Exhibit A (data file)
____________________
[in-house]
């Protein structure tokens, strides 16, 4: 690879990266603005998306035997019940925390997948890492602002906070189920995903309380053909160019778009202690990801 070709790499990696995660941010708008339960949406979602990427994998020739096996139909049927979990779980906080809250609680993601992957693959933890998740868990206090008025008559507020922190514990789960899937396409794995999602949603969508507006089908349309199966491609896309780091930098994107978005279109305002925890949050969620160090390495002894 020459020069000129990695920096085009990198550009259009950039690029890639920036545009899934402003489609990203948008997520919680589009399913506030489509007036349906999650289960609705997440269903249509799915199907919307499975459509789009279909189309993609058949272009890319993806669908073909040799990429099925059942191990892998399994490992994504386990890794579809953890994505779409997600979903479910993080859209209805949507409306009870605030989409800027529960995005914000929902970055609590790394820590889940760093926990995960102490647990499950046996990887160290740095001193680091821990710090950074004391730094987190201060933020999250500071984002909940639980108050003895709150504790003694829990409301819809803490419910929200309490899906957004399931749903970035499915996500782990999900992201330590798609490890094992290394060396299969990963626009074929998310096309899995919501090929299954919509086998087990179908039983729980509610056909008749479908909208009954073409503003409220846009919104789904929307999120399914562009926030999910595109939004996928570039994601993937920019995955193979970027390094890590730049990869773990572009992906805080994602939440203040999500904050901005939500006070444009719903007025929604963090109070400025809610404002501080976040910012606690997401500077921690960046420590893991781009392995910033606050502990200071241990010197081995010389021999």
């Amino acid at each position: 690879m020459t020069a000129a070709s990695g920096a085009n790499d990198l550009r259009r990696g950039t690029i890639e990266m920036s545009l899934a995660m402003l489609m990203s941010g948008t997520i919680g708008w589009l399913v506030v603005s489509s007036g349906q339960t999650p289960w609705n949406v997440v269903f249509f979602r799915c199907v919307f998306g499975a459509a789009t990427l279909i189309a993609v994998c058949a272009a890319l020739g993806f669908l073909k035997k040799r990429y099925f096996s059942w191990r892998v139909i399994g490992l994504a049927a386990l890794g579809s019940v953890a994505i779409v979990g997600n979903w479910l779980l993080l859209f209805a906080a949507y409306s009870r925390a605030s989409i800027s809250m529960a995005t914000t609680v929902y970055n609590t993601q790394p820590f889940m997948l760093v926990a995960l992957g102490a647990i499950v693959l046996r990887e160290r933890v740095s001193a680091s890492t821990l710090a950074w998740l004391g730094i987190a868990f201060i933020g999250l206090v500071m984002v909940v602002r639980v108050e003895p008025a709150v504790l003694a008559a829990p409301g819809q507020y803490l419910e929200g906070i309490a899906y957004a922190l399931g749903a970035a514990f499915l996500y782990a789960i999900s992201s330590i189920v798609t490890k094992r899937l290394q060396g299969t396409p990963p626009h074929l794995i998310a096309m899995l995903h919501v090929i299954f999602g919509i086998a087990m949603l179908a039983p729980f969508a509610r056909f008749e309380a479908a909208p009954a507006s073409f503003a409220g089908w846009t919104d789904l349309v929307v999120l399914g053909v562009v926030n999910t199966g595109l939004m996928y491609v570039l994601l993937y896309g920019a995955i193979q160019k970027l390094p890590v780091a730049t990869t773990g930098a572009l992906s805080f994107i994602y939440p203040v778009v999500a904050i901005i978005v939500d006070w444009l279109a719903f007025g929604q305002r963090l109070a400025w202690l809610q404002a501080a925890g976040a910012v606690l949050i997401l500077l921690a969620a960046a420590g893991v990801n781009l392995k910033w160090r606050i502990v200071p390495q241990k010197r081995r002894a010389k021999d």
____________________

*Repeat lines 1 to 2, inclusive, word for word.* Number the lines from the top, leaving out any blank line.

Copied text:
[in-house]
């Protein structure tokens, strides 16, 4: 690879990266603005998306035997019940925390997948890492602002906070189920995903309380053909160019778009202690990801 070709790499990696995660941010708008339960949406979602990427994998020739096996139909049927979990779980906080809250609680993601992957693959933890998740868990206090008025008559507020922190514990789960899937396409794995999602949603969508507006089908349309199966491609896309780091930098994107978005279109305002925890949050969620160090390495002894 020459020069000129990695920096085009990198550009259009950039690029890639920036545009899934402003489609990203948008997520919680589009399913506030489509007036349906999650289960609705997440269903249509799915199907919307499975459509789009279909189309993609058949272009890319993806669908073909040799990429099925059942191990892998399994490992994504386990890794579809953890994505779409997600979903479910993080859209209805949507409306009870605030989409800027529960995005914000929902970055609590790394820590889940760093926990995960102490647990499950046996990887160290740095001193680091821990710090950074004391730094987190201060933020999250500071984002909940639980108050003895709150504790003694829990409301819809803490419910929200309490899906957004399931749903970035499915996500782990999900992201330590798609490890094992290394060396299969990963626009074929998310096309899995919501090929299954919509086998087990179908039983729980509610056909008749479908909208009954073409503003409220846009919104789904929307999120399914562009926030999910595109939004996928570039994601993937920019995955193979970027390094890590730049990869773990572009992906805080994602939440203040999500904050901005939500006070444009719903007025929604963090109070400025809610404002501080976040910012606690997401500077921690960046420590893991781009392995910033606050502990200071241990010197081995010389021999």